Q. Where would you like to be?
A. In a place of greater harmony.
Q. How are you lacking in harmony?
A. There’s too much counterpoint.
Q. Why is that a problem?
A. Because the counterpoint is dissonant. It reminds me of all the counterpoint toward the end of Musical Number Two in my new musical Eden in Babylon. Listen to “The Age of Nevermore” – skip to about 3:20 if you need to. When the counterpoint comes in at around 3:47, it’s the counterpoint of suffering and travail. It’s not consonant. It’s cacophonic.
Q. But didn’t you yourself compose that cacophony? I mean, intentionally?
A. I did. And that’s its saving grace. But the current cacophonic counterpoint is not being composed by me alone, but by a conflicting collaboration of a number of convoluted, confused composers. It’s a big mess.
Q. What kind of counterpoint would be better?
A. The counterpoint in Musical Number Nine: “Ode to the Universe”. I mean, listen. Where the counterpoint comes in at around 1:44, everything is happier. :)
Q. Why is the counterpoint in your life so unhappy these days?
A. Human relationships.
Q. Relationships? With whom?
A. With those whom throughout my life I have deemed most important to me.
Q. And these relationships are no longer harmonious?
A. Not sure they ever were harmonious, quite frankly. They’ve always been contrapuntal. But there have been times when the counterpoint was prettier.
Q. And now?
A. Our melodic lines are colliding. This creates dissonance and ugliness. I’m an Artist. I’m about creating Beauty. I can’t stand it when I’m even remotely involved in the creation of ugliness.
Q. But who’s to say what’s beautiful and what’s ugly?
A. You know the answer to that.
Q. Are you of such exalted Artistic merit that you can decide what’s beautiful and what’s ugly?
A. Well – I am the Artist, aren’t I? I mean – what are you driving at?
Q. Are not the others in these human relationships that you so prize, Artists in their own rite?
A. They are indeed. This is largely why I prize the relationships so highly.
Q. Then who are you to say that what they are creating is ugly?
A. I never said that! I said that the contrapuntal lines of the divergent melodies created by the — the three or four of us, let’s say — produce ugliness.
Q. Three or four?
A. Three for sure. Four pending. The fourth Artist has not yet begun his or her melodic line, at least not in a way that lets me hear it. But that’s besides the point. Let’s say it’s a Three-Part Invention — for now — and nowhere near the caliber of Beauty as such as have been created by J.S.Bach.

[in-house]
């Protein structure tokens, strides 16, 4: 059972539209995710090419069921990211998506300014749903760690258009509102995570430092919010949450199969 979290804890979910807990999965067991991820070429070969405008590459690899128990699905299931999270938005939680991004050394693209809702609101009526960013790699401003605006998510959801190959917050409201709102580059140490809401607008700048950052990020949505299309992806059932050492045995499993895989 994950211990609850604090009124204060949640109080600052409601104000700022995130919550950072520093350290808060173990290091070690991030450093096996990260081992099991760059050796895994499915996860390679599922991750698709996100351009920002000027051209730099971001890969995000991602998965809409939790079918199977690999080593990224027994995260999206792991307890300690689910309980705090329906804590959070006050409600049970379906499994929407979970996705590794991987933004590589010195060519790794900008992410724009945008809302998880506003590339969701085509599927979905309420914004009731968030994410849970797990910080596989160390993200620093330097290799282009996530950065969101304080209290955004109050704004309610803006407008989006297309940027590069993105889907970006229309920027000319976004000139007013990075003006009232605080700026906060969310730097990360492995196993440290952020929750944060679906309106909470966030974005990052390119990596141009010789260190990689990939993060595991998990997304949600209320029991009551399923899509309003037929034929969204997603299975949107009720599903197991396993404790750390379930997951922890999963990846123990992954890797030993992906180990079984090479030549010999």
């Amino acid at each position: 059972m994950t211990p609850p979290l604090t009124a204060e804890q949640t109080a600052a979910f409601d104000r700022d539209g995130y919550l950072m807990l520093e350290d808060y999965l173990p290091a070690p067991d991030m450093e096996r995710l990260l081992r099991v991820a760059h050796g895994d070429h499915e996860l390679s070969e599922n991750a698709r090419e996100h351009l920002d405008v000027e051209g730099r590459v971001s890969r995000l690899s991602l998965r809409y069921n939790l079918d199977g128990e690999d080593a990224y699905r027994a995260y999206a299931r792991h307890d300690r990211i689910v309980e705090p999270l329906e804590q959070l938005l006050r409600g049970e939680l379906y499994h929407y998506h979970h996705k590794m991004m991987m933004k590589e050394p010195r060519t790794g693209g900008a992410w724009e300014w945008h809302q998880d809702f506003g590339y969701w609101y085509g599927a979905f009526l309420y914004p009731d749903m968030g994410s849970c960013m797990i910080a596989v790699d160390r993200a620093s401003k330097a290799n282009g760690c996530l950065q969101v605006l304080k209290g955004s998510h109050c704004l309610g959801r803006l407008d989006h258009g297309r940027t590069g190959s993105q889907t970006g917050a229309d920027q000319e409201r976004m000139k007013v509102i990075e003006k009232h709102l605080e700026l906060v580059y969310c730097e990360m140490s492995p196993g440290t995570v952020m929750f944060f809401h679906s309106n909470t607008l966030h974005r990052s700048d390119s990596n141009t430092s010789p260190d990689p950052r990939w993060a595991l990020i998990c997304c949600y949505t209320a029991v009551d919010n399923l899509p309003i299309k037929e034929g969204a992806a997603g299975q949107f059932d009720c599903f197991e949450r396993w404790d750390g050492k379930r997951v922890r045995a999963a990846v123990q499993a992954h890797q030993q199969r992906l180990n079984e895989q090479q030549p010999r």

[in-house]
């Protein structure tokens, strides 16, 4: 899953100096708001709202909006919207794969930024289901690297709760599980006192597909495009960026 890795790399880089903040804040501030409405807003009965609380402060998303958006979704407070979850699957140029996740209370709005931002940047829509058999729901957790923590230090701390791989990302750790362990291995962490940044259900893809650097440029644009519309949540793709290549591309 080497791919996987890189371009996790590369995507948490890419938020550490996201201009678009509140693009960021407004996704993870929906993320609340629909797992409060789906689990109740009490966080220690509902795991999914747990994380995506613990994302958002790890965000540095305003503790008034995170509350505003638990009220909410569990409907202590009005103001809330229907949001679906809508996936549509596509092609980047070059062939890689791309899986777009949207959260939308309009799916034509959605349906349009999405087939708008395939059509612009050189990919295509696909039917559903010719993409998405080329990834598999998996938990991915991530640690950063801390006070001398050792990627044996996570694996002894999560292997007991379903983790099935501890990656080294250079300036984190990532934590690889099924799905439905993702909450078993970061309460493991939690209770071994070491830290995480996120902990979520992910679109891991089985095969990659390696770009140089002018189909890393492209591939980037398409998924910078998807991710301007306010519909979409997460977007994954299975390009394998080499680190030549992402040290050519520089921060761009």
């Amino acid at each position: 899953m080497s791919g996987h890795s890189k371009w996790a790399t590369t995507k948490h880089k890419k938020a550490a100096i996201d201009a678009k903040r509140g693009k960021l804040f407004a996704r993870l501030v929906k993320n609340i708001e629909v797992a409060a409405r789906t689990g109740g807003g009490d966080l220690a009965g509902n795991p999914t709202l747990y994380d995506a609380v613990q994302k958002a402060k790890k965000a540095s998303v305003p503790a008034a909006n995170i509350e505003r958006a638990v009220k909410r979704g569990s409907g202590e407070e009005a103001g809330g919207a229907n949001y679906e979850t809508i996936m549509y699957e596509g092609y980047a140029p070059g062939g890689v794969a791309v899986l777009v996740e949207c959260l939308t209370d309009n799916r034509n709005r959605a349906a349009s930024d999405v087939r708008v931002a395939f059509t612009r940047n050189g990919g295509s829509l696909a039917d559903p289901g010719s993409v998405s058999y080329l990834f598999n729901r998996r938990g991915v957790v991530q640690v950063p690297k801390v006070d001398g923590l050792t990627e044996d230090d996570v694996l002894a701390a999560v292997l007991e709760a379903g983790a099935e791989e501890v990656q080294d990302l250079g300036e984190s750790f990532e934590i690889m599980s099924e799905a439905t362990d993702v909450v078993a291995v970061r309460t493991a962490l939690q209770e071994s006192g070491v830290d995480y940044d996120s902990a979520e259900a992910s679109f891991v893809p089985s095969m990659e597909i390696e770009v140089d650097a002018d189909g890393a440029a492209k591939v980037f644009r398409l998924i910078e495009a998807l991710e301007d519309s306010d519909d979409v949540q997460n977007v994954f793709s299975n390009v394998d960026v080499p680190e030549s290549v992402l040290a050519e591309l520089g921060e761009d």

Q. So you are willing to concede that the individual melodic lines of the two Artists whose melodies conflict with your own might be individually beautiful in and of themselves?
A. Yes. In fact, they might even be harmonious.
Q. Harmonious? How can that be?
A. They may not be harmonious with me, but that doesn’t mean they can’t be harmonious with each other. When their parts are played separate from my own, they will no longer be in counterpoint with each other, but in harmony.
Q. Then can you not assay to be harmonious with them as well, and thus create a three-part harmony, rather than a three-part counterpoint?
A. Maybe. In the future, perhaps, after something changes.
Q. What needs to change?
A. The tonal structure of the conflicting melodic lines, obviously! We at least need to all be playing the same key, for crying out loud!
Q. But how can this ever come to pass?
A. You got me. From my position, it seems like the other musicians aren’t playing their scales right. They obviously haven’t been practicing.
Q. And you have been?
A. Yes. This is not to say that I haven’t been making mistakes. The mistakes just aren’t quite as glaring.
Q. Is there a way you can compensate for their mistakes, so that the three of you can still turn in a good performance?
A. Probably. I think it has to do with something that Jesus said.
Q. What was that?
A. He said: “He who would be greatest among you must be least and servant of all.”
Q. Are you implying that you wish to be greatest among them?
A. Not quite. Maybe second greatest.
Q. Why are you being so curt? And so vague?
A. Tired of the theme.
Q. Are you bored with the theme?
A. Not bored. More-or-less exasperated.
Q. Andy — what’s the bottom line?
A. You want to hear the bottom line? Then I’ll tell you the bottom line. The bottom line is that my sense of aesthetics, of what is beautiful and non-beautiful in the Creation of Art, is insufficient to compose or conduct the manner of three-part counterpoint that would elevate the current cacophonic theme to the level of a fugue as composed by Johann Sebastian Bach. I’m simply not a good enough composer. But I know Someone who is.
Q. Who would that be?
A. Who else? Who is the Greatest Artist? Who is the Artist so great, that He even created Art Itself?
Q. You refer to the Creator?
A. I defer to Him. He is the One who can can make the crooked paths straight, and transform the most ugliest of dissonances into the most beautiful, consonant resonance – it is through Him that the worlds have been made. Everything is formed through Christ, who is least and servant of All.
Q. And you?
A. Me? I’m just bangin’ on my old piano, gettin’ in tune with the straight and narrow.
The Questioner is Silent.
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4 thoughts on “Tuesday Tuneup 38”
He alone can make beauty out of cacophony, and I have borne witness to Him doing so.
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Isaiah 45:2. Thanks, sister.
Agreed – greatest artist of all is the one who creates the artists
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Right on. And if more of us Artists realized that more often, we’d all be a lot better off. :)
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